Atmanirbhar Bharat in Defence: The new DAP to focus on making India a global manufacturing hub

By: |
September 29, 2020 9:53 AM

In the new DAP there are steps outlined which are expected to help in reducing not only the timelines for procurement of defence equipment, but also talks about the easy mechanism to buy essential items through Capital Budget for the three services.

Atmanirbhar Bharat in Defence, Rajnath Singh, Defence Procurement Procedure, Atamnirbhar Bharat in dfence, defence equipment, Make in India, DPSU, defence news“Indian Industry is hopeful that DAP 2020 will unleash the huge capacity and potential of Indian industry to provide a boost to Make in India for ‘Atamnirbhar Bharat’,” opine experts. (Photo source: IE)

To turn India into a global manufacturing hub of military platforms, the defence minister Rajnath Singh has officially released the new Defence Acquisition Procedure (DAP). The new policy replaces Defence Procurement Procedure (DPP) 2016. In the new DAP there are steps outlined which are expected to help in reducing not only the timelines for procurement of defence equipment, but also talks about the easy mechanism to buy essential items through Capital Budget for the three services.

“Indian Industry is hopeful that DAP 2020 will unleash the huge capacity and potential of Indian industry to provide a boost to Make in India for ‘Atamnirbhar Bharat’,” opine experts.

According to an official statement issued by the Ministry of Defence on Monday (Sept 28,2020), “The Offset guidelines under the new DAP have been revised and preference will be given to defence majors who would offer to manufacture products in India, rather than meeting the obligations through other routes.”

There are new chapters which are on the acquisition of systems developed by the state-run defence entities including DRDO, DPSUs, information and communication technologies, and post-contract management.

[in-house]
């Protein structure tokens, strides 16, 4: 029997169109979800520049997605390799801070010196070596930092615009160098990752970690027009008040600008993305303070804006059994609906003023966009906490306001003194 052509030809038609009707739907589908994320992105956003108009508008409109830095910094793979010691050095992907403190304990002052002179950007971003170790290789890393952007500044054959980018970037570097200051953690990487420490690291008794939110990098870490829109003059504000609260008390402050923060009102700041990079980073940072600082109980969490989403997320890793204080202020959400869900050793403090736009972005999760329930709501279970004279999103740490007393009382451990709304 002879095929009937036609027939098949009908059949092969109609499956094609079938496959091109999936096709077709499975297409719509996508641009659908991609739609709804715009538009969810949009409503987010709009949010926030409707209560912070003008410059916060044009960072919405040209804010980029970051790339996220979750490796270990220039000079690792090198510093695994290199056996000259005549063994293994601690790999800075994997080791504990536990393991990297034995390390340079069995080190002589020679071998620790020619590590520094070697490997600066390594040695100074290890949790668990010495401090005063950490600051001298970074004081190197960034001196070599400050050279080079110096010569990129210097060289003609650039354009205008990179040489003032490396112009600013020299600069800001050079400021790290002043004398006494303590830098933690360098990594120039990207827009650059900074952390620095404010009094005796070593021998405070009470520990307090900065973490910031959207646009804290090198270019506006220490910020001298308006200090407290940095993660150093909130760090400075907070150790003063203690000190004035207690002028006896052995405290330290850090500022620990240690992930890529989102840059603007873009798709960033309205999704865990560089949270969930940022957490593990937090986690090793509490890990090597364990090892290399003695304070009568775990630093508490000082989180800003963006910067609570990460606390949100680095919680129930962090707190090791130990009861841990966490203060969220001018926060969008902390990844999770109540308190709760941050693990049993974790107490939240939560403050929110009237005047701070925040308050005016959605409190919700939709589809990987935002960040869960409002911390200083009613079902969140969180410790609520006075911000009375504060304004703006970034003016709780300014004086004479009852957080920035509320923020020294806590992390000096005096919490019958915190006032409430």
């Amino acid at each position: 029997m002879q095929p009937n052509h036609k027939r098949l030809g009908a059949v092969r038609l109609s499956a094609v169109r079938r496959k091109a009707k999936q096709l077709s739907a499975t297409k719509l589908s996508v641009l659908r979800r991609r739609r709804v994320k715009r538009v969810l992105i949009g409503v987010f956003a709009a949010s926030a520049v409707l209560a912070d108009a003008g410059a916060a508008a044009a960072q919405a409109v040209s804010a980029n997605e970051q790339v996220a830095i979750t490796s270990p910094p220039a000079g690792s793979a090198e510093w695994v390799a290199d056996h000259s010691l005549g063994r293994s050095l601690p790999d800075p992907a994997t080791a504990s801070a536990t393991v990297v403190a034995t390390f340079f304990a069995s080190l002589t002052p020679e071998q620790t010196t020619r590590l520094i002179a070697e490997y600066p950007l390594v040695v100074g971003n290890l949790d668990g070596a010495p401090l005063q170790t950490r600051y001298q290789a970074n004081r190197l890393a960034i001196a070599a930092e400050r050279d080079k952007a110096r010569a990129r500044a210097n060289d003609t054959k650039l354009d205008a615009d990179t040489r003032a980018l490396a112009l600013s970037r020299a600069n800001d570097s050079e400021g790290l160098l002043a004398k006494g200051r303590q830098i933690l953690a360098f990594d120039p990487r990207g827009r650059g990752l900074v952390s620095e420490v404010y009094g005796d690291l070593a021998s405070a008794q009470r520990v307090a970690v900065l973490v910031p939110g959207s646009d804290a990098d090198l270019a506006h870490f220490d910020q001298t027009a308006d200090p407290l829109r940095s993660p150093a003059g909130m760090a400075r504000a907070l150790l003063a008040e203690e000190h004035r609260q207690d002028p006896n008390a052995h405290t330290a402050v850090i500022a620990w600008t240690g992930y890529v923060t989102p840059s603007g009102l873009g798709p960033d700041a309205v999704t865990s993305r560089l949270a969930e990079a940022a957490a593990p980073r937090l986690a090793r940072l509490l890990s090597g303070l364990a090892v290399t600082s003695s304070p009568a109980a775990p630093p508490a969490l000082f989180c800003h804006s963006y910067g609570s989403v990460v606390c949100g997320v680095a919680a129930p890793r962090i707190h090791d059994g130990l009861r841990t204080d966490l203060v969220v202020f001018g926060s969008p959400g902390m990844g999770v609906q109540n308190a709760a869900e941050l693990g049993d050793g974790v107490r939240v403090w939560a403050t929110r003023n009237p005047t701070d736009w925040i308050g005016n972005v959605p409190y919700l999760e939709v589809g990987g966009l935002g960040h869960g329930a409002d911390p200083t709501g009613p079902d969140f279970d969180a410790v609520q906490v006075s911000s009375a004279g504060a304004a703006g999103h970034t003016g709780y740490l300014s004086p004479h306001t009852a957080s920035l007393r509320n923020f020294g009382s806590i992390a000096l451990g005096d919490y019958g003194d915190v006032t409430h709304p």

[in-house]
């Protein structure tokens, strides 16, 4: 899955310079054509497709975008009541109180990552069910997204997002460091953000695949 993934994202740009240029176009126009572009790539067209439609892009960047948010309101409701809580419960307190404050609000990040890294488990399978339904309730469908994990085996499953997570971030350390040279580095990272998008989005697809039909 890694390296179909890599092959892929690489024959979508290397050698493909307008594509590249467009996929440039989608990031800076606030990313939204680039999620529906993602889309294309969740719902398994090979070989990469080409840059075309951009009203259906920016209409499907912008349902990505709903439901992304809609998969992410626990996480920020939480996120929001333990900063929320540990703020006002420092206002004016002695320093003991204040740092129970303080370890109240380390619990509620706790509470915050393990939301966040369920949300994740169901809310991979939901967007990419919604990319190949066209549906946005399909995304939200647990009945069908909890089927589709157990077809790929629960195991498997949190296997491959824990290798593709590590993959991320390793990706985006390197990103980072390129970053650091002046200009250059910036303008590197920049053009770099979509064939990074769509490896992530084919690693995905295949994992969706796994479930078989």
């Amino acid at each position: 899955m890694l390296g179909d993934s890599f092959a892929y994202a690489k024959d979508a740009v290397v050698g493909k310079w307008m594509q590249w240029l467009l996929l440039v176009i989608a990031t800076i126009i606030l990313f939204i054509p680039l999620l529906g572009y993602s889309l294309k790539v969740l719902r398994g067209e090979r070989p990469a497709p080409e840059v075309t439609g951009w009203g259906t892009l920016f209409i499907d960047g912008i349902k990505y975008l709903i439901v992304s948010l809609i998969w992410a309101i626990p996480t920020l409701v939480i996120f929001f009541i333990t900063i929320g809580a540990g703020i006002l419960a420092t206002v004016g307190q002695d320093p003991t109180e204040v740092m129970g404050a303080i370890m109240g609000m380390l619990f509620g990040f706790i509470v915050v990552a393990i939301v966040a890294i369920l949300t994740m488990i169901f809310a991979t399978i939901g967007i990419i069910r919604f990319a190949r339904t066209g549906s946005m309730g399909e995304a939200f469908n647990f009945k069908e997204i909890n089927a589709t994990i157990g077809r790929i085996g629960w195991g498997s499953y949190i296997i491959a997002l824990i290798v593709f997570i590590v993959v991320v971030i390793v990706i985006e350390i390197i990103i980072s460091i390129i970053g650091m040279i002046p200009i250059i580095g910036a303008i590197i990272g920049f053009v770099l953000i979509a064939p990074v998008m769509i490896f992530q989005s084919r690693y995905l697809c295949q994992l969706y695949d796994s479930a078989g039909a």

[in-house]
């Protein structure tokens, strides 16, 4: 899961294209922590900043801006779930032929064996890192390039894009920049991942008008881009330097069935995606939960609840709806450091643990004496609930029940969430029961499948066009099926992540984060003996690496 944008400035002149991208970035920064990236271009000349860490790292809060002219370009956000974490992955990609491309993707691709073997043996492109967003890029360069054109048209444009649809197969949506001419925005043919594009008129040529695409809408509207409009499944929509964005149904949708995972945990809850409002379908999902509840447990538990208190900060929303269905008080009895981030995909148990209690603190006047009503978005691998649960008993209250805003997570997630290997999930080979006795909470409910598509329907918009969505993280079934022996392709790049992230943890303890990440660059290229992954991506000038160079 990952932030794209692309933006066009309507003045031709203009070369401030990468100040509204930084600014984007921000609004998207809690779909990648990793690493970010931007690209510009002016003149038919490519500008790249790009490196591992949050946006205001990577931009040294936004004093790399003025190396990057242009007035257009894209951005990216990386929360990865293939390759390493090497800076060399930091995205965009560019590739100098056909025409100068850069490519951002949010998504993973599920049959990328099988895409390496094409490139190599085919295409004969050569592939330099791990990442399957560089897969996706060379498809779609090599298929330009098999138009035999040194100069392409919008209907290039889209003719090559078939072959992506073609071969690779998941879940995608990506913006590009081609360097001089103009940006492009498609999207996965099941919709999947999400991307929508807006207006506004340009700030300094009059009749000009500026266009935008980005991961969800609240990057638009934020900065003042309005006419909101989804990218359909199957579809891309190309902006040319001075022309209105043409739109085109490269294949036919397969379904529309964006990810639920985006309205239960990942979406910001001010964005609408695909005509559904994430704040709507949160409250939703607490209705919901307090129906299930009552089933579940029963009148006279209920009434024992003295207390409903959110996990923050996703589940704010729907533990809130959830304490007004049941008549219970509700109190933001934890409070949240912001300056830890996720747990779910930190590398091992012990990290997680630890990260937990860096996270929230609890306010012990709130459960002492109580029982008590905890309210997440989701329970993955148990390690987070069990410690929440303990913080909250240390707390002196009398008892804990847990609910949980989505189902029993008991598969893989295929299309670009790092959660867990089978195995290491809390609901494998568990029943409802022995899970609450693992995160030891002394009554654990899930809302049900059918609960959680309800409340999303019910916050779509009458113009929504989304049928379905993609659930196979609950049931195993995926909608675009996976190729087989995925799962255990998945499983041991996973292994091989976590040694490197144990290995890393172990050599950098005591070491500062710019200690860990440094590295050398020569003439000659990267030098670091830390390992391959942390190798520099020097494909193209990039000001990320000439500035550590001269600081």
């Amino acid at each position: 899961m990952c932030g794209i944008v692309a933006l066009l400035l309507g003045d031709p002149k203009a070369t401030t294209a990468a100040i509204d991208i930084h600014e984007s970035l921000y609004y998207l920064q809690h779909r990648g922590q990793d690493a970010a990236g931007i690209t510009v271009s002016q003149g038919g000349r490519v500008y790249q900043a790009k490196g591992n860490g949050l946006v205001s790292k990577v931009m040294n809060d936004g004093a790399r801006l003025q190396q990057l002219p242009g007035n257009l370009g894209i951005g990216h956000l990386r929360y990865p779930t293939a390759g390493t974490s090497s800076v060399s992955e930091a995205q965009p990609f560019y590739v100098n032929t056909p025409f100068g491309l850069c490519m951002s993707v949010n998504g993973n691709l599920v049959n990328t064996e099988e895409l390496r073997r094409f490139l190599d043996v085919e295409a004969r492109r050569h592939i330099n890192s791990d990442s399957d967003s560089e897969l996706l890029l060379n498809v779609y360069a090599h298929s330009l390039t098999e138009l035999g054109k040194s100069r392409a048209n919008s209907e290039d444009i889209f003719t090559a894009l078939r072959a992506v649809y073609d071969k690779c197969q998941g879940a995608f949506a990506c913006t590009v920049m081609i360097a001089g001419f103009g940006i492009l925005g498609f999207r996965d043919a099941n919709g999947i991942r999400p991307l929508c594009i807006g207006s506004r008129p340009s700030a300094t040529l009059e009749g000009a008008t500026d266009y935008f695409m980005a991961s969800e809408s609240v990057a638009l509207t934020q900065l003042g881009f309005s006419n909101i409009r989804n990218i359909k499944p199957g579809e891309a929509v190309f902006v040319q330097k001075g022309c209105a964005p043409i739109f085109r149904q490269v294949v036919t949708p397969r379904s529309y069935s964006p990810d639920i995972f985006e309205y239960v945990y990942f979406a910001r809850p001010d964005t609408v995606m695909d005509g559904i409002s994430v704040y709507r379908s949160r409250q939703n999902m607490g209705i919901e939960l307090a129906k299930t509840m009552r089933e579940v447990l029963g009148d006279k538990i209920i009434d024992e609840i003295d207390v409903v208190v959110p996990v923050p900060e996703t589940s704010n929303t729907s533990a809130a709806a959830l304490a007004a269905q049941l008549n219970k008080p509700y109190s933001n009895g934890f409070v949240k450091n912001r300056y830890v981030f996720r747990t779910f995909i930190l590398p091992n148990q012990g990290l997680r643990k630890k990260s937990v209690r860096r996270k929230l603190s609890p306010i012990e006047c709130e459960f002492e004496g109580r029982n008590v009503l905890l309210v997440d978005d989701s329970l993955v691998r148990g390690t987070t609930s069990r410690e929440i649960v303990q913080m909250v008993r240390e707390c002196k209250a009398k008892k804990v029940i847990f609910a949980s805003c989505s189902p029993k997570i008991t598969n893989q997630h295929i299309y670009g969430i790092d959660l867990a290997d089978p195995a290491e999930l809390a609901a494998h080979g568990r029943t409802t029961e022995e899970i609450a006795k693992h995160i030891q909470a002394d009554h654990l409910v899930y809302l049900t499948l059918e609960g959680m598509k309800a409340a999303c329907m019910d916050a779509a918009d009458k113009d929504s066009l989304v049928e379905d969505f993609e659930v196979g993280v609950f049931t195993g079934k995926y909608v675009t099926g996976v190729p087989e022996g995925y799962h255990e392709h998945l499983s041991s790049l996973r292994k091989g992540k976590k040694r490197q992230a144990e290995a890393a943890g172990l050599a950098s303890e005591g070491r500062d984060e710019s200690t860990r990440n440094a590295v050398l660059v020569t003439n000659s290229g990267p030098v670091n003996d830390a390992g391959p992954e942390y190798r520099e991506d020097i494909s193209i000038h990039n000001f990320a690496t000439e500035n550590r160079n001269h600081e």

The defence minister while releasing the report said, “There are provisions which have been included to encourage foreign direct investment (FDI) to establish manufacturing facilities which will be both for import substitution and exports, while protecting the interests of the Indian domestic industry.”

The new policy has a provision for single-stage accord of AoN (Acceptance of Necessity) in all cases up to Rs 500 crore. This has been done in an effort to cut delays in approval of acquisition proposals.

It also talks about new measures to reform pre-induction testing of defence equipment.

What is new & has it incorporated the feedback of the industry?

Industry sources who wished to remain anonymous say, `No.’ The document has revised the existing acquisition categories, increased the requirement of indigenous content (IC) by 10% across various categories to support Make in India created new categories ‘Buy (Global – Make in India)’ and ‘Make –III’ and also incorporated a new concept of Leasing and some new chapters.

Leasing has been introduced as a new category for acquisition to substitute huge initial capital outlays with periodical rental payments

According to industry sources, “In the context of an increase in the limit of FDI from 49% to 74% under the automatic route, Indian industry had recommended that acquisition categories viz. ‘Buy(Indian-IDDM)’, ‘Buy (Indian)’, ‘Buy & Make (Indian)’ and ‘Make (Make-1, II & III)’ categories and the projects being pursued under SP model must be reserved for the domestic Indian industry owned and controlled by resident Indians.”

“However, as per the detailed Press Release issued by MoD, only the categories of Buy(Indian-IDDM), Make I, Make II, Production Agency in Design &Development, OFB/DPSU and SP model will be exclusively reserved for Indian Vendors meeting the criteria of Ownership and Control by resident Indian Citizens with FDI not more than 49%. Hence, JVs created by foreign OEMs in India with more than 49% FDI in the defence sector will be eligible to participate in RFPs issued under ‘Buy(Indian)’ and “Buy & Make (Indian) categories, besides the new category of Buy (Global- Manufacture in India) being created in DAP-2020,” the industry sources added.

The Strategic Partnership (SP) model notified under DPP-2016 on May 31, 2017, is based on the concept of creation of additional capacity in the private sector over and above the production capacity existing in the public sector, thereby enabling new System Integrators to emerge in the private sector.

“Private industry had strongly recommended against allowing DPSUs/OFB to compete for the projects being pursued under SP Policy either as OEM or as SP and such a fundamental policy change in the SP model will undermine the Government’s credibility. DPSUs have long been strategic partners of the government without any encouraging results to cut down defence imports,” they say.